The re-circulation controls whether external air is pulled into the fans or internal air is re-circulated. When the re-circ door fails, air enters through the external vent and blows straight out the internal intake. It’s like having a window open all the time. The second most common fail is for the door to break off completely and fall to the bottom of the box, blocking the fan intake. When this happens, you will generally have greatly diminished air flow and the characteristics may change if you hit a big bump, randomly bouncing the broken door around.

  • The simplest way to diagnose the problem is to turn the AC on with the fan blowing at the highest possible setting. On the outside of the car, check the air flow into the intake vent between the hood and windshield, between the windshield wipers. When the re-circ button is off, you should feel/hear air being pulled into the system. With the re-circ button on, there should be no air flow. If the system behaves the same with re-circ on or off, you most likely have a problem with the re-circ door.
  • If the air flow test is inconclusive, you can also remove the glove box and see the re-circ box in the upper right hand part of the opening(use the picture as a reference). You can see inside the box with a flashlight and watch or feel for any door movement when turning the re-circ button on and off. The re-circ door should seal against the internal grate when on (don’t get your finger caught by the door closing…it hurts).
  • On the Limited model, you can also read the AC fail codes to check for failure. With the AC on, hold down the AC and Re-circ buttons simultaneously, and turn the drivers side temp control one click to the right. Fail codes should flash on the screen if there are any problems. If your AC codes read any combination of 19,20,51,52…this indicates that the re-circ door is broken.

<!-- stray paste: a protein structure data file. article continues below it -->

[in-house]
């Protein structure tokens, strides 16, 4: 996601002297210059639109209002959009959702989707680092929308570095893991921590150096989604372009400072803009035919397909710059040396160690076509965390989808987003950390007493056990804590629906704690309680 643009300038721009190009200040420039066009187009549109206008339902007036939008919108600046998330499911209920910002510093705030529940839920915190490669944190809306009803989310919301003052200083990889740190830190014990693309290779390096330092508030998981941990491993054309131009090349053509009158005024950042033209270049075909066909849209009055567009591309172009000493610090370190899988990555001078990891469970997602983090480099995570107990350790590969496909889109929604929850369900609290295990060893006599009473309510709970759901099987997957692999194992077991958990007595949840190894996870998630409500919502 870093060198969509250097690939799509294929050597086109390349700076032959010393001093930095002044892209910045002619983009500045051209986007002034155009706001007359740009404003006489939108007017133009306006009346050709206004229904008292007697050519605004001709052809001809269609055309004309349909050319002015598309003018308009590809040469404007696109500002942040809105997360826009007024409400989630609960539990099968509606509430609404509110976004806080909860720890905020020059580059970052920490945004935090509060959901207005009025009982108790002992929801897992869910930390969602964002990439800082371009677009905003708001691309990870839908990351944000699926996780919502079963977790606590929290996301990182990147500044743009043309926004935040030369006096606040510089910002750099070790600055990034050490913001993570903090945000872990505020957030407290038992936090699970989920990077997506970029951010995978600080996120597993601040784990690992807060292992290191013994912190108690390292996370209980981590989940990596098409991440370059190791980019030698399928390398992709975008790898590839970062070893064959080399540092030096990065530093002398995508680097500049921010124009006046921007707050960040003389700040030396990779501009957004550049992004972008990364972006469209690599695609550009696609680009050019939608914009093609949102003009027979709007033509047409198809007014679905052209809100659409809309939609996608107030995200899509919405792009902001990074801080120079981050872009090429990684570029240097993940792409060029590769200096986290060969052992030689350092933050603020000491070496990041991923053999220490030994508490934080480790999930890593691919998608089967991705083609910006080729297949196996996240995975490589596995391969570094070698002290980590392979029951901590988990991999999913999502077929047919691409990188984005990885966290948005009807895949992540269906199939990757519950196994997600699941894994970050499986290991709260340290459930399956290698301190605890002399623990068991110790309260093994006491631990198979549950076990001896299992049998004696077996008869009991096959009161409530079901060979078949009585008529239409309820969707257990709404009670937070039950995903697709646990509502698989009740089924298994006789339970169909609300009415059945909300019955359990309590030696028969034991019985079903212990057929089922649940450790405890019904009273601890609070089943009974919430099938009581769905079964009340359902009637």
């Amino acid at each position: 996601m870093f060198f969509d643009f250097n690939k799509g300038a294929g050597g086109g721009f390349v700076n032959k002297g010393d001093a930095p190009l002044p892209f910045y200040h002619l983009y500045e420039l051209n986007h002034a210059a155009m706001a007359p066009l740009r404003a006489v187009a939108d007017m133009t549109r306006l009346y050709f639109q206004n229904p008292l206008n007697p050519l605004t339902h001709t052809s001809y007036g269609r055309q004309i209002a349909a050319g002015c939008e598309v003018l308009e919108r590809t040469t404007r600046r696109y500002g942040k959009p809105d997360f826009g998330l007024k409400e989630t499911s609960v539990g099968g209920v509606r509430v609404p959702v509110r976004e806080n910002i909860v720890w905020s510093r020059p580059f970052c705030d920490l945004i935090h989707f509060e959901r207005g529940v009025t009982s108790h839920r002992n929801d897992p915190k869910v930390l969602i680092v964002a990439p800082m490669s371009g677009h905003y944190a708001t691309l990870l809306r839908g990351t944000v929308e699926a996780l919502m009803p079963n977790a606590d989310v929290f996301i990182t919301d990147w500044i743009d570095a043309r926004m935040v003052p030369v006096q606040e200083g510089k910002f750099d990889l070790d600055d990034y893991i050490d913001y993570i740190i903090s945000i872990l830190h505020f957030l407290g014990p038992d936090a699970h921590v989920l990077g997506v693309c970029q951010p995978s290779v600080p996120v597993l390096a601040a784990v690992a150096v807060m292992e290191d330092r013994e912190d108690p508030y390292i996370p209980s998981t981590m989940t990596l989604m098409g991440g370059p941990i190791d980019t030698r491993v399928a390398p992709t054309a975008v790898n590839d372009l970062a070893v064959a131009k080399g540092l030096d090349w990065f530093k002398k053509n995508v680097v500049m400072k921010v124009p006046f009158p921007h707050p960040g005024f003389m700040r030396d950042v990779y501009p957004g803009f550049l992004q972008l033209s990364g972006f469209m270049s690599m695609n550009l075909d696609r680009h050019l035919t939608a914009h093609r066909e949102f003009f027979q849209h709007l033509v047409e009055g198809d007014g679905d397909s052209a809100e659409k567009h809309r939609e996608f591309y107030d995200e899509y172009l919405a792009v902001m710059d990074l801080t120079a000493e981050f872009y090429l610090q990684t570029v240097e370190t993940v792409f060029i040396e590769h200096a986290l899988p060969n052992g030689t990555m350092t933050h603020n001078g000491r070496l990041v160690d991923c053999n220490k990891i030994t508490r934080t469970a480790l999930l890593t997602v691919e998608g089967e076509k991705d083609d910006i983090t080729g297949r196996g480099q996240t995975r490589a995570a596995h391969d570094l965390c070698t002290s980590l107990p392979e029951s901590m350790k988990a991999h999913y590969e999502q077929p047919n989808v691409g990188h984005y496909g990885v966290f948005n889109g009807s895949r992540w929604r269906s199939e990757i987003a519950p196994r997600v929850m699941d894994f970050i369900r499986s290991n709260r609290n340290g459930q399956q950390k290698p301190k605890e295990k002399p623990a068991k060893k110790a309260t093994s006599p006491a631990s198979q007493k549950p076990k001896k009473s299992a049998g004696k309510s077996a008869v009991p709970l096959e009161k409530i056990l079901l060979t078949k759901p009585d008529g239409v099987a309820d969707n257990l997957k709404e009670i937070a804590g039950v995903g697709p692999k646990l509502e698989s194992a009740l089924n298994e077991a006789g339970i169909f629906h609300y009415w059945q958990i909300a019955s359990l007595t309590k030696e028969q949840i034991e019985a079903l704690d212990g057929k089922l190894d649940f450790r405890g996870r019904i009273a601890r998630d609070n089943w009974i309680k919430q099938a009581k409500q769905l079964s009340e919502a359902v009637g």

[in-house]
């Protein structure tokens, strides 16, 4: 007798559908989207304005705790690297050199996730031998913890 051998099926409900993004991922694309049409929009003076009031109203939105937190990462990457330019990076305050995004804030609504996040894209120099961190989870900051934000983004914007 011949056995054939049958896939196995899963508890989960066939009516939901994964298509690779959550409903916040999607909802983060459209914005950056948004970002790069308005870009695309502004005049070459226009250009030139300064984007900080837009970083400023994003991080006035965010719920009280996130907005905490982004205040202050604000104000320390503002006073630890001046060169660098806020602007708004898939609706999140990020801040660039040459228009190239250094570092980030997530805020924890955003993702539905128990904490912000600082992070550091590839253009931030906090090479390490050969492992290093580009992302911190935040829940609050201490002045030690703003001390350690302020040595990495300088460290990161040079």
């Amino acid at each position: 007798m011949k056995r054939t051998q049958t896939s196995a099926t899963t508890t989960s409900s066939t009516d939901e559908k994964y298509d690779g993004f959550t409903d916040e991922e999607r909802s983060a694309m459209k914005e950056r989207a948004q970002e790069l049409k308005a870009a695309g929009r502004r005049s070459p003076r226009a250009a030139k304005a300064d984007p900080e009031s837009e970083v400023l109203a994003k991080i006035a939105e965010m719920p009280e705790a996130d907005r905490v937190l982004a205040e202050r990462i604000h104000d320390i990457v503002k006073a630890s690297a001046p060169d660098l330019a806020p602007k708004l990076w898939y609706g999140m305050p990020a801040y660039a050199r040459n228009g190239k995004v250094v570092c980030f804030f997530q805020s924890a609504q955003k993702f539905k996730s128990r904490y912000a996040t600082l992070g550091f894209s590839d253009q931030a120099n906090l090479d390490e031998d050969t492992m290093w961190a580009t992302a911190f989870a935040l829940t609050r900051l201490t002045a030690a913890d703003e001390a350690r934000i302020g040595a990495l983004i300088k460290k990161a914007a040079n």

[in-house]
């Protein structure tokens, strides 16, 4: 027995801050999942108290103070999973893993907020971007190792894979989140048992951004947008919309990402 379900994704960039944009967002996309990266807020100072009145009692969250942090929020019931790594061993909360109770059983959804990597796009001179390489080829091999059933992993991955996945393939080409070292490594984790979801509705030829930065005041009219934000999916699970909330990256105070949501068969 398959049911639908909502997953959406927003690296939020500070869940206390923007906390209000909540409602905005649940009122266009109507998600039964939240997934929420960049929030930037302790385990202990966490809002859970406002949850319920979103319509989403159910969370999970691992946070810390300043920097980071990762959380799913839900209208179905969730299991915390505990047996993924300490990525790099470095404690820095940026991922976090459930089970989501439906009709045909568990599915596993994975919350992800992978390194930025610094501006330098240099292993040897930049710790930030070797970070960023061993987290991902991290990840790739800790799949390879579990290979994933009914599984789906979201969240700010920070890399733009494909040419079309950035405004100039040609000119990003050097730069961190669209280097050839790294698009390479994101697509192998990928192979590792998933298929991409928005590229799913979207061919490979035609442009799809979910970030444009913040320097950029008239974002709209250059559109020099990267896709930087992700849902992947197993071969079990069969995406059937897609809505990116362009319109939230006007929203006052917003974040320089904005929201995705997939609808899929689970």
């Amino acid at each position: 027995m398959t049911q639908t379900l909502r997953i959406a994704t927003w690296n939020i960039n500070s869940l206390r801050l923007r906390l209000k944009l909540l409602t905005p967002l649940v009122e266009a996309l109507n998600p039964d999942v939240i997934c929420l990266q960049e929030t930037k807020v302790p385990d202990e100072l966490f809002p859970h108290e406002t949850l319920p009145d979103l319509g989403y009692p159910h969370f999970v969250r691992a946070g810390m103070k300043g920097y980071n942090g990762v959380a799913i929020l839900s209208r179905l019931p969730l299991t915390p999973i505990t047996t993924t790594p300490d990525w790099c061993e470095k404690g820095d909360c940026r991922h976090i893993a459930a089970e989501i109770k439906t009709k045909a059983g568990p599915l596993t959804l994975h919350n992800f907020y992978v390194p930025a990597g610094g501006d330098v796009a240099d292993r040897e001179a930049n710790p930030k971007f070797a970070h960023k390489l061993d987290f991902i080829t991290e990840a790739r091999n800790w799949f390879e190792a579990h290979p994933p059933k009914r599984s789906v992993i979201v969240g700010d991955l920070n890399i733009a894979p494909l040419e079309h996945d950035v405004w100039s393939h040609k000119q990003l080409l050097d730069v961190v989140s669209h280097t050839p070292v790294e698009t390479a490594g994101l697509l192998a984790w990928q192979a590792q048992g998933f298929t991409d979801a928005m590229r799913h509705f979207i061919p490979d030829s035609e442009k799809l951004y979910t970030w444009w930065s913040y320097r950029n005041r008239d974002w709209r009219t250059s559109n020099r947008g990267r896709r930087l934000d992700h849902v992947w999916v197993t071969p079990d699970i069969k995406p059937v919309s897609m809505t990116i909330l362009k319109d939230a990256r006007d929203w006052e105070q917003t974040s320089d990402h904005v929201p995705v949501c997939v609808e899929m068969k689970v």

• Note that the re-circ door can fail independently of the blend door. So make sure you still check your blend doors for failure.



Dual Zone Blend Door

Heater Treater’s Dual Zone Blend Door fix is for Grand Cherokee Limited’s with dual zone temperature controls. You can read the fail codes on the system by following this procedure:

  • Turn the ignition switch on and turn on the AC system. You should see a temp display for the two sides.
  • Simultaneously hold down the AC and re-circ buttons while turning the drivers side temp control knob one click to the right.
  • This puts the system into diagnostic mode and you should see a zero for no codes or if there are problems, one or more of the following codes. The higher number code is an historic fail code and the smaller number a current fail code.

15, 47 – Left temperature door not responding

16, 48 – Right temperature door not responding

21, 53 – Left temperature door travel too small

22, 54 – Left temperature door travel too large

23, 55 – Right temperature door travel too small

24, 56 – Right temperature door travel too large

20, 52 – Re-circ door travel too large (check our re-circ door listing)

54 and 56 are the most common fail codes and indicate a broken blend door. The system may still be marginally functional, but it will totally break soon. If any of the codes are present, the Heater Treater is the solution.



We have three different kits for repairing the dual control.

1. Standard Heater Treater.

This kit is the least expensive and easiest to install. It converts the system from dual control to single control by connecting the blend doors together and operating from the driver’s side temperature control knob. The passenger side still displays a temperature and will “adjust”, it just doesn’t do anything. The passenger will usually never know the difference. This kit is correct for either the single or dual control systems. Click Here for a video guide to diagnosing and installing the fix.

2. Heater Treater PRO.